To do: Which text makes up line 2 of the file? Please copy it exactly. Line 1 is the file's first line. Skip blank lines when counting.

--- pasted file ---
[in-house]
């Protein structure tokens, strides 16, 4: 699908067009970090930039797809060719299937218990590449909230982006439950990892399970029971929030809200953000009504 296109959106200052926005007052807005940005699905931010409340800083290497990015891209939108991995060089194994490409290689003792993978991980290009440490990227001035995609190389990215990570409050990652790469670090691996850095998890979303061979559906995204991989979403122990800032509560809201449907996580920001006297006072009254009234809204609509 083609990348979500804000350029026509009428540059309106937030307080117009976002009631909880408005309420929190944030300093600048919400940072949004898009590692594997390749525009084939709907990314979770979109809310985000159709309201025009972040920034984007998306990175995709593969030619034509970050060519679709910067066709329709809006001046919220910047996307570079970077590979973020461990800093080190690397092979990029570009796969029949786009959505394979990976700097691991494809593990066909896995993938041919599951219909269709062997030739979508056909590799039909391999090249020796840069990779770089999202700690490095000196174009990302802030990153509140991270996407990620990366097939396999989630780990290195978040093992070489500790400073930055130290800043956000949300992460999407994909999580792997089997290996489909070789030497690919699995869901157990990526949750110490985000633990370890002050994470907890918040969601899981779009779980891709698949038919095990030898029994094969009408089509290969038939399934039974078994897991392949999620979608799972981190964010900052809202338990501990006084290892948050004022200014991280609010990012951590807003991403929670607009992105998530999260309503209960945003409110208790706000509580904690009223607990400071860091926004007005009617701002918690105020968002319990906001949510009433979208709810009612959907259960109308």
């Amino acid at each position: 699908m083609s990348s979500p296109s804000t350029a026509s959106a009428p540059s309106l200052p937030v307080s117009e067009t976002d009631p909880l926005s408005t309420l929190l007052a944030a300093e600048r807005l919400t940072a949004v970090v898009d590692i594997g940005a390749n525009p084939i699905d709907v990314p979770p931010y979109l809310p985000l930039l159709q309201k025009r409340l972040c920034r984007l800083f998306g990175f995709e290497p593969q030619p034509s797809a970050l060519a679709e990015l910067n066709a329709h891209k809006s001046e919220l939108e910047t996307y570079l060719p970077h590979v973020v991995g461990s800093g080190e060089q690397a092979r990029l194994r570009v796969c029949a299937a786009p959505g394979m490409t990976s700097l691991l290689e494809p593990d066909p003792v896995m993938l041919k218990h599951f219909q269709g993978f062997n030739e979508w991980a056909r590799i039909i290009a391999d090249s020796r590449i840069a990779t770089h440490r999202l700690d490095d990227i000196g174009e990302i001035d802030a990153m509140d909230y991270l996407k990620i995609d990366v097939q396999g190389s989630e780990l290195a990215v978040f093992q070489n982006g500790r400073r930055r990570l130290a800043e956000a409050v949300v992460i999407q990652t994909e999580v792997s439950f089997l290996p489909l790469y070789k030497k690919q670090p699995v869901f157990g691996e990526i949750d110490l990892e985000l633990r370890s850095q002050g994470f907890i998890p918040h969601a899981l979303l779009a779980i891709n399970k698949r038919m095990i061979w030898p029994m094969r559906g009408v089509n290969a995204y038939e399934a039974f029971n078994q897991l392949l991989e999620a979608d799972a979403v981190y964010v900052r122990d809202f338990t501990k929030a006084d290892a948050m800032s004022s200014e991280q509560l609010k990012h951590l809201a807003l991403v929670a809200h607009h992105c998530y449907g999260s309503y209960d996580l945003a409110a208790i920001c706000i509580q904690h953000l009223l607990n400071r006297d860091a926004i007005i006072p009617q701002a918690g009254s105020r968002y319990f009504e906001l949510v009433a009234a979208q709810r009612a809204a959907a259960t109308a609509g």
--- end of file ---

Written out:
């Protein structure tokens, strides 16, 4: 699908067009970090930039797809060719299937218990590449909230982006439950990892399970029971929030809200953000009504 296109959106200052926005007052807005940005699905931010409340800083290497990015891209939108991995060089194994490409290689003792993978991980290009440490990227001035995609190389990215990570409050990652790469670090691996850095998890979303061979559906995204991989979403122990800032509560809201449907996580920001006297006072009254009234809204609509 083609990348979500804000350029026509009428540059309106937030307080117009976002009631909880408005309420929190944030300093600048919400940072949004898009590692594997390749525009084939709907990314979770979109809310985000159709309201025009972040920034984007998306990175995709593969030619034509970050060519679709910067066709329709809006001046919220910047996307570079970077590979973020461990800093080190690397092979990029570009796969029949786009959505394979990976700097691991494809593990066909896995993938041919599951219909269709062997030739979508056909590799039909391999090249020796840069990779770089999202700690490095000196174009990302802030990153509140991270996407990620990366097939396999989630780990290195978040093992070489500790400073930055130290800043956000949300992460999407994909999580792997089997290996489909070789030497690919699995869901157990990526949750110490985000633990370890002050994470907890918040969601899981779009779980891709698949038919095990030898029994094969009408089509290969038939399934039974078994897991392949999620979608799972981190964010900052809202338990501990006084290892948050004022200014991280609010990012951590807003991403929670607009992105998530999260309503209960945003409110208790706000509580904690009223607990400071860091926004007005009617701002918690105020968002319990906001949510009433979208709810009612959907259960109308």